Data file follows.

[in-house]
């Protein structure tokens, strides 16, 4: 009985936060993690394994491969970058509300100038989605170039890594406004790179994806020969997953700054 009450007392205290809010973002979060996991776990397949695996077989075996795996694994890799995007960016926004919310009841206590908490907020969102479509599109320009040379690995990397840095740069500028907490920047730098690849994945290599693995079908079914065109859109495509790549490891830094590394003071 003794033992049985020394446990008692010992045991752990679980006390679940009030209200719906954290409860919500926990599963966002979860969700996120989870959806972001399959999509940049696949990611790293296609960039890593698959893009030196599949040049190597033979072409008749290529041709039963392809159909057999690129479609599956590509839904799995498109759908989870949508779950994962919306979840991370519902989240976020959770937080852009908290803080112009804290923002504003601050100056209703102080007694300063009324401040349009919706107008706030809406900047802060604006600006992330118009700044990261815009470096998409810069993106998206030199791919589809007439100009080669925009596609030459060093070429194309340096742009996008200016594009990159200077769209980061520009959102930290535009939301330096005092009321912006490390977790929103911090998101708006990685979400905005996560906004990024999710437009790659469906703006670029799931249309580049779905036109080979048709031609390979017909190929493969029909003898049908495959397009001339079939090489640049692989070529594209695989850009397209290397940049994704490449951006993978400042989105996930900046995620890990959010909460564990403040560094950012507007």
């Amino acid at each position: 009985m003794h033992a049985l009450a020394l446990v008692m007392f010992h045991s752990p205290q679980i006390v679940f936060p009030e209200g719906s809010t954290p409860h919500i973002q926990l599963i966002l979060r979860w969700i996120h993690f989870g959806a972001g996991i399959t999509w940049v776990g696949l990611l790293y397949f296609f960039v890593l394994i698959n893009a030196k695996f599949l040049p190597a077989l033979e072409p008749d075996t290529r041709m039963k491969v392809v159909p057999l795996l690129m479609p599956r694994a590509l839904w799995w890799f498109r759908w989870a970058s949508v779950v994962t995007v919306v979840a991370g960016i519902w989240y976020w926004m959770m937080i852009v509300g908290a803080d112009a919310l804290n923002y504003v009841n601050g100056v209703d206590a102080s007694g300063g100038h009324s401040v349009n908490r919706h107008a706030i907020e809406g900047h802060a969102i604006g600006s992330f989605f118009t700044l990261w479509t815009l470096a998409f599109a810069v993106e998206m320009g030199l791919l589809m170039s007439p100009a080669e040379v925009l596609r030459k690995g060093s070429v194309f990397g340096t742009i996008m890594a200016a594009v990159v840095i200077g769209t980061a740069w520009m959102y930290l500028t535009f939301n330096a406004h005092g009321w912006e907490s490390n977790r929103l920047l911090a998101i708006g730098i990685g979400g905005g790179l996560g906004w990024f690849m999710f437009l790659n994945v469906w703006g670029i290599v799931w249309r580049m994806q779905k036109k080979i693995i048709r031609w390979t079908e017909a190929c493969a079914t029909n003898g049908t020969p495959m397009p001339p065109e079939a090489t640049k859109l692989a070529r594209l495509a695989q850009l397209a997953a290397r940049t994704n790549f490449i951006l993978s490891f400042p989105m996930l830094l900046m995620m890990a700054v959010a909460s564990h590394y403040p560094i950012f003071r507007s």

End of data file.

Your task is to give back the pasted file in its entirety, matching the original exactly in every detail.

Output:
[in-house]
């Protein structure tokens, strides 16, 4: 009985936060993690394994491969970058509300100038989605170039890594406004790179994806020969997953700054 009450007392205290809010973002979060996991776990397949695996077989075996795996694994890799995007960016926004919310009841206590908490907020969102479509599109320009040379690995990397840095740069500028907490920047730098690849994945290599693995079908079914065109859109495509790549490891830094590394003071 003794033992049985020394446990008692010992045991752990679980006390679940009030209200719906954290409860919500926990599963966002979860969700996120989870959806972001399959999509940049696949990611790293296609960039890593698959893009030196599949040049190597033979072409008749290529041709039963392809159909057999690129479609599956590509839904799995498109759908989870949508779950994962919306979840991370519902989240976020959770937080852009908290803080112009804290923002504003601050100056209703102080007694300063009324401040349009919706107008706030809406900047802060604006600006992330118009700044990261815009470096998409810069993106998206030199791919589809007439100009080669925009596609030459060093070429194309340096742009996008200016594009990159200077769209980061520009959102930290535009939301330096005092009321912006490390977790929103911090998101708006990685979400905005996560906004990024999710437009790659469906703006670029799931249309580049779905036109080979048709031609390979017909190929493969029909003898049908495959397009001339079939090489640049692989070529594209695989850009397209290397940049994704490449951006993978400042989105996930900046995620890990959010909460564990403040560094950012507007």
């Amino acid at each position: 009985m003794h033992a049985l009450a020394l446990v008692m007392f010992h045991s752990p205290q679980i006390v679940f936060p009030e209200g719906s809010t954290p409860h919500i973002q926990l599963i966002l979060r979860w969700i996120h993690f989870g959806a972001g996991i399959t999509w940049v776990g696949l990611l790293y397949f296609f960039v890593l394994i698959n893009a030196k695996f599949l040049p190597a077989l033979e072409p008749d075996t290529r041709m039963k491969v392809v159909p057999l795996l690129m479609p599956r694994a590509l839904w799995w890799f498109r759908w989870a970058s949508v779950v994962t995007v919306v979840a991370g960016i519902w989240y976020w926004m959770m937080i852009v509300g908290a803080d112009a919310l804290n923002y504003v009841n601050g100056v209703d206590a102080s007694g300063g100038h009324s401040v349009n908490r919706h107008a706030i907020e809406g900047h802060a969102i604006g600006s992330f989605f118009t700044l990261w479509t815009l470096a998409f599109a810069v993106e998206m320009g030199l791919l589809m170039s007439p100009a080669e040379v925009l596609r030459k690995g060093s070429v194309f990397g340096t742009i996008m890594a200016a594009v990159v840095i200077g769209t980061a740069w520009m959102y930290l500028t535009f939301n330096a406004h005092g009321w912006e907490s490390n977790r929103l920047l911090a998101i708006g730098i990685g979400g905005g790179l996560g906004w990024f690849m999710f437009l790659n994945v469906w703006g670029i290599v799931w249309r580049m994806q779905k036109k080979i693995i048709r031609w390979t079908e017909a190929c493969a079914t029909n003898g049908t020969p495959m397009p001339p065109e079939a090489t640049k859109l692989a070529r594209l495509a695989q850009l397209a997953a290397r940049t994704n790549f490449i951006l993978s490891f400042p989105m996930l830094l900046m995620m890990a700054v959010a909460s564990h590394y403040p560094i950012f003071r507007s």